Small yellow pills that look like prescription drugs have been making the rounds in Georgia, leading to dozens of overdoses and at least four deaths, state health officials said.
The pills look similar to medicine that can be bought at pharmacies, but are actually purchased on the street, The Washington Post reports. In recent days, these pills have done plenty of harm among residents in south and central Georgia, and the number of overdoses is still on the rise.
Authorities say they’re trying to keep pace, but the state is already fighting a full-blown opioid crisis. The Georgia Bureau of Investigation reported on Wednesday that there have been six additional cases possibly caused by the drug.
Nelly Miles, Georgia Bureau of Investigation spokeswoman, said, “We try to warn the public, but people are still buying these counterfeit pills off the street thinking they’re legitimate preparations, but they are not.” She added,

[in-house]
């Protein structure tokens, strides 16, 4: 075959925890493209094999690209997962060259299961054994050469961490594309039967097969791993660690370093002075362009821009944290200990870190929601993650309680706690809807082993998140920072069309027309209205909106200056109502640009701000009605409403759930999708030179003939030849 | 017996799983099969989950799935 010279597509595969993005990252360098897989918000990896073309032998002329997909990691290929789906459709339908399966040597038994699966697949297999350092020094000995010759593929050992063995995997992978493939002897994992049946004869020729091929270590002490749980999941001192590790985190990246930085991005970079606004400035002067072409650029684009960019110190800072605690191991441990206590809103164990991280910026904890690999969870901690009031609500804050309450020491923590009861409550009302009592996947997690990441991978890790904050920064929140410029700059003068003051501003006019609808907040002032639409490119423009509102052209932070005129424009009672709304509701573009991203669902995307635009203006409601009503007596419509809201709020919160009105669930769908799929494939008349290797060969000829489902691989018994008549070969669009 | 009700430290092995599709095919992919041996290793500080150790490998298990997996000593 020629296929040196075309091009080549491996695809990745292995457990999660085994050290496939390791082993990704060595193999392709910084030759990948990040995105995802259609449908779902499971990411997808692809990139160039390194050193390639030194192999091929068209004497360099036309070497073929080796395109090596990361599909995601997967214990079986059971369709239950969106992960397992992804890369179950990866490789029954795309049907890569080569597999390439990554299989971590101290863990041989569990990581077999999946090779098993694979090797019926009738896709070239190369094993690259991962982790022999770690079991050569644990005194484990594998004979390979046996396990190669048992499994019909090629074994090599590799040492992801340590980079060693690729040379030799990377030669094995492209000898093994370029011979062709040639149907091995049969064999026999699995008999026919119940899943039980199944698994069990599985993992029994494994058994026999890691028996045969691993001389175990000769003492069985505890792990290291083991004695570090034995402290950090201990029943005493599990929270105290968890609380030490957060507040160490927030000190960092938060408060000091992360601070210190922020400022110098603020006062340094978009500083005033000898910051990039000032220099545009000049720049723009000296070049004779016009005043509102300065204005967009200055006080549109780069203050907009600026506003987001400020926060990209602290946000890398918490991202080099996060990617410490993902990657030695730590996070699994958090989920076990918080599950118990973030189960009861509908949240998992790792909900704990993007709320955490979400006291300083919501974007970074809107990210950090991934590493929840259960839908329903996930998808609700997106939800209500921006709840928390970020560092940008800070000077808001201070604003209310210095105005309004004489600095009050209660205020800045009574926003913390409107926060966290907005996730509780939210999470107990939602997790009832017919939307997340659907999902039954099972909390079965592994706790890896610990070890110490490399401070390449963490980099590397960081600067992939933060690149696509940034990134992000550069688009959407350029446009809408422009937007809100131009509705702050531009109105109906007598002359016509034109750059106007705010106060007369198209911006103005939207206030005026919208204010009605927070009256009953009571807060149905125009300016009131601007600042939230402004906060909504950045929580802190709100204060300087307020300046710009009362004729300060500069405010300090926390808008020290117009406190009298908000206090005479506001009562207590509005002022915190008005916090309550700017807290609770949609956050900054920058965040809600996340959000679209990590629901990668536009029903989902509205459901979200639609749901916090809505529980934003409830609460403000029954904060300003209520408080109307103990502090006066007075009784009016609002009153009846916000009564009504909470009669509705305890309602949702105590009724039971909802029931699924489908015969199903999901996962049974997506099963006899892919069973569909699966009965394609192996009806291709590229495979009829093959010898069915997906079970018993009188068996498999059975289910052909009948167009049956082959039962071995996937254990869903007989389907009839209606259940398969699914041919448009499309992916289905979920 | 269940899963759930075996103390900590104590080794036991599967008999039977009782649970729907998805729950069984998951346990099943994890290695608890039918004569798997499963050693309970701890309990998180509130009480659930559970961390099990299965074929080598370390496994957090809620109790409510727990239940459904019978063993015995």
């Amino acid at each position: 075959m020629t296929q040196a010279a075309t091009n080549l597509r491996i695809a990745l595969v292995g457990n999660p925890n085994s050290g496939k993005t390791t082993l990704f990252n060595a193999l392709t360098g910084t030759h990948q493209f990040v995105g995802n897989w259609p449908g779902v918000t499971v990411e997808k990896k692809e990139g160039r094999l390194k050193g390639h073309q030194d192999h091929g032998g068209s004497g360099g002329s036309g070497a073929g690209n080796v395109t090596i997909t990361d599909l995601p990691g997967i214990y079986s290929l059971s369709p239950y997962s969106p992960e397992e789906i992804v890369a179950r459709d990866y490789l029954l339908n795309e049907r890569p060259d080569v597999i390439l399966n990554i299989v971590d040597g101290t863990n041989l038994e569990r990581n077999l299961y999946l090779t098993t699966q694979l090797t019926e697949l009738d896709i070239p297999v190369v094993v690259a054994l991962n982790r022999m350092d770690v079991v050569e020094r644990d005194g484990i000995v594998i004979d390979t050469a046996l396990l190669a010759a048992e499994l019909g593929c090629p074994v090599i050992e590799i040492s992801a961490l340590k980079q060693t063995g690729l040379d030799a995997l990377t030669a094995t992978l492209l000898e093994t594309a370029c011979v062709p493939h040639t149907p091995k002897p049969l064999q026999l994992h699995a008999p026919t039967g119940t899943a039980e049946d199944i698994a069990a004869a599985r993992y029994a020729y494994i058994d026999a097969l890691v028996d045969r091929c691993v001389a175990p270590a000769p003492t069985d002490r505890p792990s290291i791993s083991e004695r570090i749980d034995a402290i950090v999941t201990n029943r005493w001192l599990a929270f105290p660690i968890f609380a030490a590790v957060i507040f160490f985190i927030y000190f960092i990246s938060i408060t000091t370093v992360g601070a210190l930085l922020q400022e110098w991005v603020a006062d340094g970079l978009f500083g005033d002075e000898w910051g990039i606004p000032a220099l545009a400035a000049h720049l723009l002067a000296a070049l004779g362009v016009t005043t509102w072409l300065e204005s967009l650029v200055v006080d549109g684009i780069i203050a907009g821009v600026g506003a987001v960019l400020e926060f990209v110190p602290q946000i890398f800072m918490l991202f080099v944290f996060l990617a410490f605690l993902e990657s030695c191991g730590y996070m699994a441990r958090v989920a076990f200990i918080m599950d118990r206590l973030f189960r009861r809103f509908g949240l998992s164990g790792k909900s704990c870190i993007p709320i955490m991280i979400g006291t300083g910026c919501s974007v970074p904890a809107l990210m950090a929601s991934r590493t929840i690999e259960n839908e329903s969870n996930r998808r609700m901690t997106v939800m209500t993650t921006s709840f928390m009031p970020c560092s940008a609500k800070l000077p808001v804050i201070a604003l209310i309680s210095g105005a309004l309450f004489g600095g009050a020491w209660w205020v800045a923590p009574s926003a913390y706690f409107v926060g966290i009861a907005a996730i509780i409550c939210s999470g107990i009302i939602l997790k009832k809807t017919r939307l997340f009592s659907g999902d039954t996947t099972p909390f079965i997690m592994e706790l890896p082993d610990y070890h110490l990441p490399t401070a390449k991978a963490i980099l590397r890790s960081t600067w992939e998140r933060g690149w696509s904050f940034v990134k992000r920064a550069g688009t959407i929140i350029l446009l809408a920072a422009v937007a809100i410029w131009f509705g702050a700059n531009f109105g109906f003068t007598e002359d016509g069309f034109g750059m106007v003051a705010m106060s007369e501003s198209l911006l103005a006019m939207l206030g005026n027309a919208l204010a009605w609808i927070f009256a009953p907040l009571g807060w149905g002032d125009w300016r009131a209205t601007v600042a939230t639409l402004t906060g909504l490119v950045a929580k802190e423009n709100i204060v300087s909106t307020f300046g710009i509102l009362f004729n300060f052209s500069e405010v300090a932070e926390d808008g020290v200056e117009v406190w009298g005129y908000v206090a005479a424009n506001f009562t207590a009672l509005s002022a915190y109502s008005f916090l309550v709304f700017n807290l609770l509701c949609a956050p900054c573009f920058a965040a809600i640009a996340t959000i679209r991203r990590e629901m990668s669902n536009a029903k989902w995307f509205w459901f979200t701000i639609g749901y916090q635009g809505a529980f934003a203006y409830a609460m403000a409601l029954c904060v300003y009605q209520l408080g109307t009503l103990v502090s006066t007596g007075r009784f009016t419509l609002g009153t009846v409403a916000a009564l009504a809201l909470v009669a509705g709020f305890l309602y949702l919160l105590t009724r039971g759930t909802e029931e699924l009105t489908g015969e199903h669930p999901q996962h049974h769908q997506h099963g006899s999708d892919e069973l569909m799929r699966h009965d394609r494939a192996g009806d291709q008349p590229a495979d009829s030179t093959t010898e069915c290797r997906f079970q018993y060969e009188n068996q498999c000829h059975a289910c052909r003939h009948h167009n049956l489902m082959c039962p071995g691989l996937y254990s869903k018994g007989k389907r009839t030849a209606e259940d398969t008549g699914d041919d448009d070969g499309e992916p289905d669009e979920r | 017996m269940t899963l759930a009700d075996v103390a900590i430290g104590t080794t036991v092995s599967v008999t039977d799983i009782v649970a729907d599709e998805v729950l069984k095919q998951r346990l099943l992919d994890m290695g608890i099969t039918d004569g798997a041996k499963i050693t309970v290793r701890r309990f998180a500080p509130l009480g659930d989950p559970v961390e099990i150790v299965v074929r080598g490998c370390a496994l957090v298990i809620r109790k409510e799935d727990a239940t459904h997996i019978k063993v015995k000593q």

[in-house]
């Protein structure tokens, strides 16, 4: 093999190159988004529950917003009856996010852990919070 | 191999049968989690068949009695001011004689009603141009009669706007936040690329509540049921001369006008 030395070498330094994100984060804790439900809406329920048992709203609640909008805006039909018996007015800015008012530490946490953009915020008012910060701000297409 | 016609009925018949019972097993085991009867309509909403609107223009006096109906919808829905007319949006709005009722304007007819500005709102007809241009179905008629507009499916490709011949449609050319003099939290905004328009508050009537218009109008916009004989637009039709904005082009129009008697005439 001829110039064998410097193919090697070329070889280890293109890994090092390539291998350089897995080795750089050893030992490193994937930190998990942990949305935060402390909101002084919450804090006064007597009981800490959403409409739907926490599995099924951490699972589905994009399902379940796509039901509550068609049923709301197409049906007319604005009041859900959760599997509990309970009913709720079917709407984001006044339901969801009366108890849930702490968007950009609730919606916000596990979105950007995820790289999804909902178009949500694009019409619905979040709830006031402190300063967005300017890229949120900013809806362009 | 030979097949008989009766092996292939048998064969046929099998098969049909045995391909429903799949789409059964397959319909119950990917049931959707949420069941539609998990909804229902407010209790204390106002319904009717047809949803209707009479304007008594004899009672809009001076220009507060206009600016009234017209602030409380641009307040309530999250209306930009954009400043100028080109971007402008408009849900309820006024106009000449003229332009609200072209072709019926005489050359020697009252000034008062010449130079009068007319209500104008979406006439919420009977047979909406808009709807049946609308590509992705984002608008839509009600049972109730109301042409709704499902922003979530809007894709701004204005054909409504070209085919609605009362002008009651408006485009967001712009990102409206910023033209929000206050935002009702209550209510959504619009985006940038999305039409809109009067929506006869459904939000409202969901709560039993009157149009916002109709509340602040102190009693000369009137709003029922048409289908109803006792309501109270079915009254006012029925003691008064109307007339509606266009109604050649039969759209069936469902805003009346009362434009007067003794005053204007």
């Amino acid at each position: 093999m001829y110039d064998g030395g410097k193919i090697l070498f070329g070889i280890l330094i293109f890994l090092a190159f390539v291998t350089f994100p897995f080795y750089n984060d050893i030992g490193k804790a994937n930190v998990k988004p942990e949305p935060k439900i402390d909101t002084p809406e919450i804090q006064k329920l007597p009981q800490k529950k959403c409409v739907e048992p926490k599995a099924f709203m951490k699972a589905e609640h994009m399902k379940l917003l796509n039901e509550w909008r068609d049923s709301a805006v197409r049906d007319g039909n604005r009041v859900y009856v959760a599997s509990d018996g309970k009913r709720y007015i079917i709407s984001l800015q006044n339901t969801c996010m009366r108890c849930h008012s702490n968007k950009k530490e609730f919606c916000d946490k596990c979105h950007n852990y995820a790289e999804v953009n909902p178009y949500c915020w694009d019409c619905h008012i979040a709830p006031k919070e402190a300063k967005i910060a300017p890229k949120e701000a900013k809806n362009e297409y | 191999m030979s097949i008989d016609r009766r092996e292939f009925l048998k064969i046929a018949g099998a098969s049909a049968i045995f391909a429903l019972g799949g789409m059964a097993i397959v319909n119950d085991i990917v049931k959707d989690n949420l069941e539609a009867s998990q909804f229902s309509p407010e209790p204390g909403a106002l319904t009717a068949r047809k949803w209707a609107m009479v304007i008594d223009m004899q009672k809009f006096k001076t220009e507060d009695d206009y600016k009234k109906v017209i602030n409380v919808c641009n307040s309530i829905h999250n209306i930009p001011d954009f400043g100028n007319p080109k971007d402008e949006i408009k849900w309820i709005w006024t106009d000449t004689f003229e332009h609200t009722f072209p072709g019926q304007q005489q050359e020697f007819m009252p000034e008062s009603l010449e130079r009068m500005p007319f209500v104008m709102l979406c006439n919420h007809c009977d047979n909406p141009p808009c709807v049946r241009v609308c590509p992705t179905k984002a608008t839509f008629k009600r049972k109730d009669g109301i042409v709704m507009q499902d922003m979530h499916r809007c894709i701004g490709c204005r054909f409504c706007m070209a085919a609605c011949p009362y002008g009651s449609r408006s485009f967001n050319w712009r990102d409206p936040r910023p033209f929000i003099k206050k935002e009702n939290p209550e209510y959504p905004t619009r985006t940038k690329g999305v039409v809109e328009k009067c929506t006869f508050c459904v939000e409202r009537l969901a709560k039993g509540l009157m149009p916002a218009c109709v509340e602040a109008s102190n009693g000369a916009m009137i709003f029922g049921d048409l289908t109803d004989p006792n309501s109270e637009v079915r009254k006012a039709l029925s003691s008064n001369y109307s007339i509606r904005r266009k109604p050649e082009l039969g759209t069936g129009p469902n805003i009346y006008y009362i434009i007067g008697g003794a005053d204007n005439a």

It may be marked as something legitimate, but — chances are — it’s not.
A statement from the Georgia Department of Public Health said that patients thought they were buying Percocet, a painkiller. But the pills actually contained something else, an “extremely potent” drug that investigators have yet to identify.
The statement said, “First responders say patients are unconscious or unresponsive and have difficulty breathing or have stopped breathing. Many patients need to be placed on ventilators.”
Massive doses of naloxone have had to be administered to counter the overdoses.
Miles said that the most important thing right now is to find out what exactly is inside those yellow pills. She said, “We are assisting with testing with the evidence that could potentially be related to the outbreak. Law enforcement is working around the clock. “They received some pills today and completing the testing is a priority.”
The pills “have the numbers 10/325 on one side and the word PERCOCET in all capital letters on the opposite side,” according to the Bibb County Sheriff’s Office.
Percocet is generally prescribed to patients seeking pain relief following surgery after an accident. The drugs release neurotransmitters like dopamine, which can be addictive, reports the Georgia Prevention Project.